A few years before I retired ( January 2014) from my position as associate vice chancellor for Human Resources at the University of Arkansas for Medical Sciences. I wrote a piece for the campus’ diversity and inclusion newsletter. I’ve had a strong interest in diversity and inclusion work since the late 1980s. I just ran across that piece from years ago in my archives…thought I would share it:
A few years ago, the Chancellor’s Diversity Committee invited Judge Wendell Griffith to campus to be our annual Diversity Week speaker. Being a Trekkie (or is it Trekker?) from the early days of the 1960s television show “Star Trek,” which aired with Captain Kirk, Mr. Spock and crew, I remember being transfixed when Judge Griffith began his talk by describing the bridge occupants of the Star Ship Enterprise.
Gene Roddenberry, the creator of the “Star Trek” series, had a vision of what the future would look like in a world that was like no other I had ever seen. The Enterprise bridge crew that was beamed into my living room every week consisted of a confident white male captain who exhibited all of the inspiring leadership qualities found at any leadership seminar; an alien from the planet Vulcan, who was completely left brain (analytical, void of emotions) in his approach to everything; a young officer of Russian ancestry with a very pronounced accent; another young officer, of Asian ancestry; a communications officer of African ancestry, plus a host of other characters who provided weekly doses of diversity never before conceived for prime-time television. For me the show was loaded with value, including the fact that it dealt with many of the current social ills of the day.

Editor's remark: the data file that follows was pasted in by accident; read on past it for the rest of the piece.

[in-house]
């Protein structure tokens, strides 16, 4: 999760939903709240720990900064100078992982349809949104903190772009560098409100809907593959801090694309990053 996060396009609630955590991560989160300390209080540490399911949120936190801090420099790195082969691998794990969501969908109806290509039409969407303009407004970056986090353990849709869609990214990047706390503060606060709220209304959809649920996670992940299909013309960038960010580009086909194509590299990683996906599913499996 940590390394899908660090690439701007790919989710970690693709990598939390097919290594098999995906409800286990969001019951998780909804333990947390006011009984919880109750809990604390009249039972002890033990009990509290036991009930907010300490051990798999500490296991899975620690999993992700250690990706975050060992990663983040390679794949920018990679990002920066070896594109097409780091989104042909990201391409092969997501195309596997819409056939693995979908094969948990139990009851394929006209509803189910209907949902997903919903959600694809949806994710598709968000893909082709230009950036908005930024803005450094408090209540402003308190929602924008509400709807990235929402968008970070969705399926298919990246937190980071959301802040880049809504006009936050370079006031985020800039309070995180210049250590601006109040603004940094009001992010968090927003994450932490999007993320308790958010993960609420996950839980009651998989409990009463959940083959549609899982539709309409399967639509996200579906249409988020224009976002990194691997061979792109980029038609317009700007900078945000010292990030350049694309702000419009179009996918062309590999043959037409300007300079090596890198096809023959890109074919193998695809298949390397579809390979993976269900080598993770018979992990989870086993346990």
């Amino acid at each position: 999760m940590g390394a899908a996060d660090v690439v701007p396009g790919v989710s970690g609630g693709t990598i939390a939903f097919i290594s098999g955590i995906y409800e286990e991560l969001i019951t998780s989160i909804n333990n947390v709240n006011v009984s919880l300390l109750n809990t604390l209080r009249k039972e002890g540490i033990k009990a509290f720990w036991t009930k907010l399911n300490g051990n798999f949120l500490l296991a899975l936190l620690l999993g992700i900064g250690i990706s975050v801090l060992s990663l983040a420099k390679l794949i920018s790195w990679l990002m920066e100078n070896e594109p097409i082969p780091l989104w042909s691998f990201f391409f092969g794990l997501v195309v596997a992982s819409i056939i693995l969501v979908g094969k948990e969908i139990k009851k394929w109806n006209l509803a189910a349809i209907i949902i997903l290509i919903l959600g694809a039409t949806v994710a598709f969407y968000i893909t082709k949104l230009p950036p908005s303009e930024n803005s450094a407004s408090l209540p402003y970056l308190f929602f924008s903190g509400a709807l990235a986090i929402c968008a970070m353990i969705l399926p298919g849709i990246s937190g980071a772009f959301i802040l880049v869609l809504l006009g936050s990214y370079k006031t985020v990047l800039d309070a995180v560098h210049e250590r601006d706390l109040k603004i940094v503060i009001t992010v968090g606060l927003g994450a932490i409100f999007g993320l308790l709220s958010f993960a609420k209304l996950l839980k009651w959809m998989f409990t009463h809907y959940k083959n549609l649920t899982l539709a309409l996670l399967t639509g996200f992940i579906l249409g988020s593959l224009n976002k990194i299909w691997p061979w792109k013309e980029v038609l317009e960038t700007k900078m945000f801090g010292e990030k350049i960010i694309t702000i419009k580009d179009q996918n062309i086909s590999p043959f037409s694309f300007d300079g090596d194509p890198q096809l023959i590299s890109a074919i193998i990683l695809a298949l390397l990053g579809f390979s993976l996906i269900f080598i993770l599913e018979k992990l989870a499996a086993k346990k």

“Star Trek,” though purely fictional, carried the strong message that a collection of characters that look nothing alike could work collaboratively, exploring the universe, while showing respect for other world civilizations and the stamp of diversity that each added to the cosmos. Being a young African-American male in the sixties, “Star Trek” truly fascinated me, especially in the context of the cultural, social and geo-political backdrop in place at the time. The 1960s were marked with heightened racial strife, the beginnings of the women’s movement, American troops on the ground in Vietnam, mistrust among young people of anyone over the age of 30 – just to name a few of the issues that made the 10 o’clock news regularly. “Star Trek” presented a poor, young black man with an image of what a bright future could possibly look like where the isms of race, sex, age and the like would no longer inhibit a diversity of sentient beings from throughout the universe working together for a common good on each and every weekly episode.
Many would say that Roddenberry was a bright-eyed dreamer, who came up with a fictional concept that was highly marketable for Hollywood. Forty-eight years later, the technological marvels on the show that were completely implausible at the time remain so. But “Star Trek” also presented us with a vision that provided a ray of hope to me at the time – hope that if a forward thinker such as Roddenberry could dream of such a future in fiction, could not those of us in the real world apply the lessons from his creation and apply them to the real world? Obviously, one of those lessons was recognizing the value of diversity and how, when applied, can result in greater success when we are faced with monumental challenges.
If one doesn’t look beyond the fictional qualities of “Star Trek,” one can never see that the show had merit through the connections it made to real life. Nichelle Nichols, who portrayed the role of communications office Ohura on the show, considered leaving at one point. Dr. Martin Luther King, Jr., a fan of the show, encouraged her to remain because her presence made a powerful statement. She portrayed a black female in an authoritative, non-stereotypical role on prime time television. That was an important message for society at the time, and some might say it is yet the case today.
I am still a huge fan of “Star Trek” today and am still hopeful that we can someday, maybe during my life time, go where no one has gone before by a deeper acknowledging, valuing, harnessing and utilizing of all of the diversity the creator has invested in our world to make it a better place. I often find myself going back to the future that Gene Roddenberry created.